REVIEW: Filth (18)
* * * * *
HOW many ways can you say FILTH is not a movie for your granny – unless you’re hoping she’ll never speak to you again in this life. And probably the next.
But if you can take Irvine Welsh’s laughter-packed, sleazy rollercoaster ride with its constant swearing, sex, racism, homophobia, misogyny and the odd bit of brutal violence, you’ll be fine.
It’s worth it for James McAvoy’s performance alone.
Whatever the range of roles you’ve seen him do before – TV’s Shameless, Early Doors, State Of Play, movies Wanted, Atonement, The Last King Of Scotland, play Mr Tumnus in The Lion, The Witch And the Wardrobe, and appeared in The X Men and Trance, you’ve still never seen him quite this good before.
Scary, unpleasant and burning up the screen as slightly porky, red-eyed Bruce, McAvoy can go from unsympathetic bully to tragic heartbreaker in seconds. Then switch back.
He plays Welsh’s anti-hero, Edinburgh Detective Sergeant Bruce Robertson and we join him just before Christmas when a nasty murder needs to be solved and his rivals for promotion need to be kicked into touch.
As he tells us: "I’ve got news for this bunch of donkeys, only one horse can get this job and that’s Bruce ‘Stallion’ Robertson."
But early on, the hints start that something’s not quite right with Bruce’s home life.
And when he’s not trading raw banter with his colleagues, he’s playing "The Games" with them for his own amusement.
He’s hoax-calling the wife of an important figure in the local masons’ lodge, shagging a colleague’s wife, writing graffiti in the station toilets implying another one is gay and using cocaine and prostitutes to lead the youngest contender for promotion astray.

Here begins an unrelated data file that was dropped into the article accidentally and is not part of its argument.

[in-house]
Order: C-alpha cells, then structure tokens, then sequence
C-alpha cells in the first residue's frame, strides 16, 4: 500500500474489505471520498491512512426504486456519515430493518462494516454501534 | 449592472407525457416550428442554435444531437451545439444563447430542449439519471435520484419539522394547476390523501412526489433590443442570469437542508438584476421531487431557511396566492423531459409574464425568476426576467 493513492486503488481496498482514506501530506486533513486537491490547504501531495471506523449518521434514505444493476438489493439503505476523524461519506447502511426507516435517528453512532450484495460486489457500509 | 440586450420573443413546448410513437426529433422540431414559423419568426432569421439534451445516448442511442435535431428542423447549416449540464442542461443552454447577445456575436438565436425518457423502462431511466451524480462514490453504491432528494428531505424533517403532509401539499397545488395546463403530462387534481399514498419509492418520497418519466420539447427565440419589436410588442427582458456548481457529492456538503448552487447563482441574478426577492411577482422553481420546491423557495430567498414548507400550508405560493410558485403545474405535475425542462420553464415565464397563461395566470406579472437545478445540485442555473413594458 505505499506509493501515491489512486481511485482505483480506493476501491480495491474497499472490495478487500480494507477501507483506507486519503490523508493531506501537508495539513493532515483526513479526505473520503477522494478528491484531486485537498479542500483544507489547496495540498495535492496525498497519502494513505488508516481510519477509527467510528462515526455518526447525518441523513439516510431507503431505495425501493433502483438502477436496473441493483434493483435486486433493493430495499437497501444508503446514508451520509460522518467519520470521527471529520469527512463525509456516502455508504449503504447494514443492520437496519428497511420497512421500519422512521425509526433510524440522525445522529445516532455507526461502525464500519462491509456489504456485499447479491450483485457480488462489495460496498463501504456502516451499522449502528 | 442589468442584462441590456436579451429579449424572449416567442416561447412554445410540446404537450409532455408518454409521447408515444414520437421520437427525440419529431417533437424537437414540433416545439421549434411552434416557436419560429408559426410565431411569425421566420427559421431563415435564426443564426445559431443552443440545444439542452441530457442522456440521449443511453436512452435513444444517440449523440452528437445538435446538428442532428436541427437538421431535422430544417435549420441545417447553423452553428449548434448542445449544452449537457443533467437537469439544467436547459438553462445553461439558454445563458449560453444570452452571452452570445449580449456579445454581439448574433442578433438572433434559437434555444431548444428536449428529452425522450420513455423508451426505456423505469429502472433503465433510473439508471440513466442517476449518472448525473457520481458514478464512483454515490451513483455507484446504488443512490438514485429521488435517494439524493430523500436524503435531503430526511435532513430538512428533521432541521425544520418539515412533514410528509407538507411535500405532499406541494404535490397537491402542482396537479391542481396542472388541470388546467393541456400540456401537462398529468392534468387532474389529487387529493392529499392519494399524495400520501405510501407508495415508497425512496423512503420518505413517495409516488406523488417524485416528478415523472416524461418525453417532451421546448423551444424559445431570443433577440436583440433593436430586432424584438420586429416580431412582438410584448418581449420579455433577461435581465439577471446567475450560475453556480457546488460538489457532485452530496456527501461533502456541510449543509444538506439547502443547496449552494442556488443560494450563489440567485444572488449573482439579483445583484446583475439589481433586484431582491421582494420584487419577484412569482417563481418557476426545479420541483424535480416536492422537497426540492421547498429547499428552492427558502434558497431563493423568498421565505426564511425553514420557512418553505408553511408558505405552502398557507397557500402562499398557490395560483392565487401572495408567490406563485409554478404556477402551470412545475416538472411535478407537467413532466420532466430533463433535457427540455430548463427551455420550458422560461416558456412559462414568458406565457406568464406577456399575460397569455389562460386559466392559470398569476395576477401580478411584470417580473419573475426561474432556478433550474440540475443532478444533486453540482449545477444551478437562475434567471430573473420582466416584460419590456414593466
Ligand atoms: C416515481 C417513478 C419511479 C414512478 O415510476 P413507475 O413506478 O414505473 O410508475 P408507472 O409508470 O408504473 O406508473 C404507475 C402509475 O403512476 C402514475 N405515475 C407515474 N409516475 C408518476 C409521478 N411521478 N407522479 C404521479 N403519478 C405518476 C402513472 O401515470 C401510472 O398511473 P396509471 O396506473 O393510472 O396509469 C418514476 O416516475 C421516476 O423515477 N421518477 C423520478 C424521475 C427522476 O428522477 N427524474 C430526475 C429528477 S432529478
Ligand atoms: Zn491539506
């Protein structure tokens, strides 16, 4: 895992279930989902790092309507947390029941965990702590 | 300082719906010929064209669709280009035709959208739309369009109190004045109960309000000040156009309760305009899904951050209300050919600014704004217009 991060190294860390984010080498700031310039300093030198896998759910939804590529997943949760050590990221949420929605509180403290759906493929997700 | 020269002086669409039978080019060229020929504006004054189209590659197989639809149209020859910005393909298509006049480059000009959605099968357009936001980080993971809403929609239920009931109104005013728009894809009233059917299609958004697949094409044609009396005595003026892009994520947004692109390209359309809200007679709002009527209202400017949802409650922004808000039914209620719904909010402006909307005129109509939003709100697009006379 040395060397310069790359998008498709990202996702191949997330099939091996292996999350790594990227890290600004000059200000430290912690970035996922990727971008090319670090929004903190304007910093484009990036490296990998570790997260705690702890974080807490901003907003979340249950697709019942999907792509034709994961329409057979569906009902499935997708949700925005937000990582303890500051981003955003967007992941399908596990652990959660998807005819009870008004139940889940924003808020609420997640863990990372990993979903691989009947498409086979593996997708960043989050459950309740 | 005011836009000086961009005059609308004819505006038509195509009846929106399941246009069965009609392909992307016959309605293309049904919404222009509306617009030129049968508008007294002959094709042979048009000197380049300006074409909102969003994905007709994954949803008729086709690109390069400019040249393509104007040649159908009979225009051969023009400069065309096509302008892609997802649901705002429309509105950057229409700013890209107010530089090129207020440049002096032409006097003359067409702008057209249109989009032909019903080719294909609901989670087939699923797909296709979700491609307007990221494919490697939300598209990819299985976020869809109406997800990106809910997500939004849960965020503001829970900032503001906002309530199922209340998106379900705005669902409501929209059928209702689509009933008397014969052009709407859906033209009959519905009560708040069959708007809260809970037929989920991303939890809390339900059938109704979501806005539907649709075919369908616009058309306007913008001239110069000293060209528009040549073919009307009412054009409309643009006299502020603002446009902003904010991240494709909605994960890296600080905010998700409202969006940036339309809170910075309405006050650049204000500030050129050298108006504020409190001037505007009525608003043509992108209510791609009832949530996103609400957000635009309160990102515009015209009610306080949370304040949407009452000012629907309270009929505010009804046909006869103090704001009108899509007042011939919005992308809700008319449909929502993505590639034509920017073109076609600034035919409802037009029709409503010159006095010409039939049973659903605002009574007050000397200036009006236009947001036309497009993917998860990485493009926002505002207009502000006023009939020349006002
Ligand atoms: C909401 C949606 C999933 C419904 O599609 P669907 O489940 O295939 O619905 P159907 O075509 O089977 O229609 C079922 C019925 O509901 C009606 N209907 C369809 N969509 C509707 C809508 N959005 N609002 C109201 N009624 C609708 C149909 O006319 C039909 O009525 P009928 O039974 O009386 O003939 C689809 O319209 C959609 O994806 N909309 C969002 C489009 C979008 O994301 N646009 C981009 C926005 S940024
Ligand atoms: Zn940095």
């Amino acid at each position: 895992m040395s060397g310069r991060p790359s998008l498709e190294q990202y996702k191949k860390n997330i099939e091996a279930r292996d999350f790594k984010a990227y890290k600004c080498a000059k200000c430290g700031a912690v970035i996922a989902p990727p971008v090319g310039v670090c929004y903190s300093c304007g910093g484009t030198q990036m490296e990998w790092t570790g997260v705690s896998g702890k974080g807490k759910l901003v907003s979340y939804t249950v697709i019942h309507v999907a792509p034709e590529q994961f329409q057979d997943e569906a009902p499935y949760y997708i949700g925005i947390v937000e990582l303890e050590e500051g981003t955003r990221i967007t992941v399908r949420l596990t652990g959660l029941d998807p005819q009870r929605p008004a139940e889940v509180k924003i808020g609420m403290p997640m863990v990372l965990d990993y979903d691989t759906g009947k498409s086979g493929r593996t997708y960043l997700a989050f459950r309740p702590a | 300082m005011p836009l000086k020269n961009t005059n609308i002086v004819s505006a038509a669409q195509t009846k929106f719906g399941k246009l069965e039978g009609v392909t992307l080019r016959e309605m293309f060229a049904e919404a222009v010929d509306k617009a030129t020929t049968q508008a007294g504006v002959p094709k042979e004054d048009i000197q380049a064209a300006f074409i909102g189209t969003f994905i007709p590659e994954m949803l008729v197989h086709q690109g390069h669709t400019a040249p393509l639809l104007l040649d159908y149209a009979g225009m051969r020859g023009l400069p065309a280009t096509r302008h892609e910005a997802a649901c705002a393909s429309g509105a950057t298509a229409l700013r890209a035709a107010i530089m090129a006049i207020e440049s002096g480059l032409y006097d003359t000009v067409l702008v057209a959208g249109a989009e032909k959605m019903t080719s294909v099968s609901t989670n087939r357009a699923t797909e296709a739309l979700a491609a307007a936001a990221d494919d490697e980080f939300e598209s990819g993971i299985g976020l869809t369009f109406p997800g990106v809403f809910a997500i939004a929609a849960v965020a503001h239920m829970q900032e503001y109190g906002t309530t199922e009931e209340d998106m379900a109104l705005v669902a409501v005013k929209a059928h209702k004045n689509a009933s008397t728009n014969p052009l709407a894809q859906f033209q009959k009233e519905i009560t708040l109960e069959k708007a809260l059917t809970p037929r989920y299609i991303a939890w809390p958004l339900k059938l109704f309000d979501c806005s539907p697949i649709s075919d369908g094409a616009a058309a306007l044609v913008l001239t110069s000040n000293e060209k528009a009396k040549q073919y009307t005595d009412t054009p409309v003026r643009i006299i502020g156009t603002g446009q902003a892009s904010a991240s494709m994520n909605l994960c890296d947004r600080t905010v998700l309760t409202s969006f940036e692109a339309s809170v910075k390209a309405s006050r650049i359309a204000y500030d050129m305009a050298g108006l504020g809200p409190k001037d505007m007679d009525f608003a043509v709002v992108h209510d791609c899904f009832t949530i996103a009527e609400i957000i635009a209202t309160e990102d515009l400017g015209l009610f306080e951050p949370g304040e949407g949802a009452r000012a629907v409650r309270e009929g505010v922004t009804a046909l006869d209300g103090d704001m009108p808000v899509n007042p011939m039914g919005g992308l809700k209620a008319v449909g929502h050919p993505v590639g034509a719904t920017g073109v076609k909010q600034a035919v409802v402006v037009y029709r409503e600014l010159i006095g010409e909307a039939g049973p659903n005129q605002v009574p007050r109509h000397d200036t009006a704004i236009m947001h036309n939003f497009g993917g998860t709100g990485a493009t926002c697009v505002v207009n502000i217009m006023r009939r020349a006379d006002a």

His own substance abuse is pretty impressive – but he’s also mixing it with gallons of booze – to blot out family problems.
It’s all giving Bruce horrendous hallucinations which director Jon S Baird uses to supplement the grimness of the main action with surreal full-on fantasy sequences and flashbacks.
Anyone who’s read Filth will find some changes – the tape worm doesn’t get much of a look-in, though a cameo from David Soul almost compensates in the surreal stakes.
But Welsh’s wit and bleak worldview – on everything from cops aka "the filth" to Scots contribution to the world, love and the point of life itself – beats away at the heart of this tightly-edited 90-minuter.
The quality cast includes John Sessions, Jim Broadbent, Shirley Henderson, Jamie Bell, Eddie Marsan, Martin Compston, Emun Elliott, Gary Lewis, Brian McCardie and Joanne Froggatt, who plays the only person who could save Bruce from himself.
This is a movie with plenty of guilty sniggers attached and the balls to do justice to Irvine Welsh’s no-holds-barred tale.
Best line: Unprintable. Second-best: "No more cocaine and fish suppers for you, Bruce!"
Quick review: Depraved, depressive detective gets dead funny – and desperate.
Best scene: Hamburg "cycling trip", the cops’ Christmas party photocopying session.
On in cinemas now and coming to Eden Court from October 18 to 24.